It took only fifty-five minutes to fly the short distance and land at Kahlrsrue-Baden Airpark at nine-thirty in the evening and after quickly clearing immigration and customs we were soon at the car hire desk to pick up our hire car. There was a pleasant young man on duty called Herr Schmidberger and he examined my hire details and then sighed and furrowed his brow and adopted a concerned demeanour, “You have a booking for a vehicle without the winter tyres” he said, “are you sure you want a car without the winter tyres?” I had no idea what he was talking about and must have given him my best blank expression because with that he rolled his eyes so far back into their sockets that if had laser vision he would have fried his brains. The winter tyres were an extra €55 and I was beginning to detect a well rehearsed scam so we took a while to consult with each other on the proposal of paying the extra and this started to test his patience.
I enquired why I might consider going to the unnecessary additional expense and although this was his opportunity to inform me that since May 2006 German motorists have been required by law to use the most appropriate tyres for the weather conditions and that driving on snow covered roads is permitted only if a car is equipped with winter tyres, instead he became even more theatrical and speaking in that clipped precise sort of way that Germans do when speaking English said “Look at the snow, you can see the snow, in just two minutes you can see the snow!” Obviously I could see the snow but I still failed to understand why he was so insistent (unless it was a scam). He could have told me that in Germany motorists are obliged to make sure they have correct tyres to suit the winter weather conditions and if a vehicle becomes stuck because the tyres are unsuitable drivers are liable to an on the spot fine, and further more if the vehicle causes an obstruction or aggravation to other traffic, the fine may be doubled. Instead he gave a look that suggested that I was the craziest customer that he had ever dealt with and that driving without winter tyres in snow was madder than wrestling with alligators, swimming in shark infested waters or sky-diving without a parachute.
I asked about the weather forecast and whether he thought it might be snowing in the Black Forest (which at over a thousand metres was an absolute certainty and a really dumb question) and then his eyes started to swivel from side to side like the symbols on a fruit machine and he was clearly losing his patience with me now. He might have explained that winter tyres use a tread rubber compound and block pattern specifically designed to retain flexibility in low temperatures and give good braking and traction performance on snow and ice covered roads but instead he just keep shrieking “Look at the snow, you can see the snow, in just two minutes you can see the snow!” By now we were beginning to understand that he thought snow tyres were a very good idea so finally agreed to the additional charge and he immediately calmed down and set about allocating us an appropriate vehicle for the conditions.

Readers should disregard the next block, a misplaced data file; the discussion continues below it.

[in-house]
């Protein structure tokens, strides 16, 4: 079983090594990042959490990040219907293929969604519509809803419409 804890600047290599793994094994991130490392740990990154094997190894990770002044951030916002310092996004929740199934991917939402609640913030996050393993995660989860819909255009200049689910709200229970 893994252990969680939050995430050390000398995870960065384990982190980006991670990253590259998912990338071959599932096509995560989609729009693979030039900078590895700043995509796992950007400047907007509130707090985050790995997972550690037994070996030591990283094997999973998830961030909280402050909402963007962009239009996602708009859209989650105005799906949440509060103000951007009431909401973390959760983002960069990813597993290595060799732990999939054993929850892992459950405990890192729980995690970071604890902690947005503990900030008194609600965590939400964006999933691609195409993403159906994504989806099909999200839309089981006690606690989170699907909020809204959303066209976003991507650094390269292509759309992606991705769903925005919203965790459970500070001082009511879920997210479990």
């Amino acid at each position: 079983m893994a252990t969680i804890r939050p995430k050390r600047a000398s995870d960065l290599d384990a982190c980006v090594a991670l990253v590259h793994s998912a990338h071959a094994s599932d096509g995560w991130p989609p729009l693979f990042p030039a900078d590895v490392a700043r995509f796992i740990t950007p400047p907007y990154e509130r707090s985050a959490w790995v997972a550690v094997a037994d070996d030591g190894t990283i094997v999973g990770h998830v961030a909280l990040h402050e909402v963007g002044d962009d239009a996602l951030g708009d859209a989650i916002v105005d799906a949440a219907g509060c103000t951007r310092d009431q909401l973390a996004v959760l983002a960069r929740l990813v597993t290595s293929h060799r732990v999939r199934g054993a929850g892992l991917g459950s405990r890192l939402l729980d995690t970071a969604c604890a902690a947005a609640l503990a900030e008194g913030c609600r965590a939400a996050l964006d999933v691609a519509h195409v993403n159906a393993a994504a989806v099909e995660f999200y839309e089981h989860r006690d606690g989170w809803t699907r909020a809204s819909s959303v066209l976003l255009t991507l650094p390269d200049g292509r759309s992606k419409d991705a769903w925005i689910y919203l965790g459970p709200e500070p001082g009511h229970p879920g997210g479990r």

After that he went through the booking and paying procedures, explained where we would find the car in the car park and then clearly lacking any sort of confidence in my snow driving abilities and not expecting to see the car again in one piece bade us farewell with the words “please be sure to drive carefully in the snow, it is very dangerous…”
We quickly found the bright blue Nissan Micra hidden under a blanket of snow, cleaned it down, examined the tyres which, at this time not understanding about the special rubber compound looked quite normal to me and fairly soon after setting off I was certain we had been scammed. And we had been of course because at €13.45 a day I calculate that if they are on the car for a third of the year that is an extra €1,600 or €400 a tyre and I cannot believe that they can be that much more expensive than a regular tyre. And of course they are not because I have checked and they can be bought for as little as €40 each.
Car hire firms got away with this because actually winter tyres weren’t compulsory only advisory and left to the driver’s discretion. Happy to take the risk, then take the risk. On 12th April 2010 however they were made compulsory so I was surprised when I returned to the same airport in February 2011 and found the robbing car hire companies still charging extra for what is now a legal requirement.
There is however a good ending to this story:
Upon return home I raised the issue of what I considered to be an excessive winter tyre charge in this journal and the reaction has left me speechless with admiration for Sixt Car Hire.
I have experienced the best customer service experience that I have ever had with a response from the Customer Services Manager in the United Kingdom who provided me with a clear explanation of the law relating to winter tyres and the company policy in respect to additional charges. Later he gave me a substantial refund and also promised to raise the matter with the Company’s Commercial Director.
I have to say that although I paid too much for them I was really glad of the winter tyres as I am sure they made driving a much safer experience in quite tricky driving conditions and hopefully the Commercial Director will be as good as the Customer Services Manager and will give full consideration to my comments.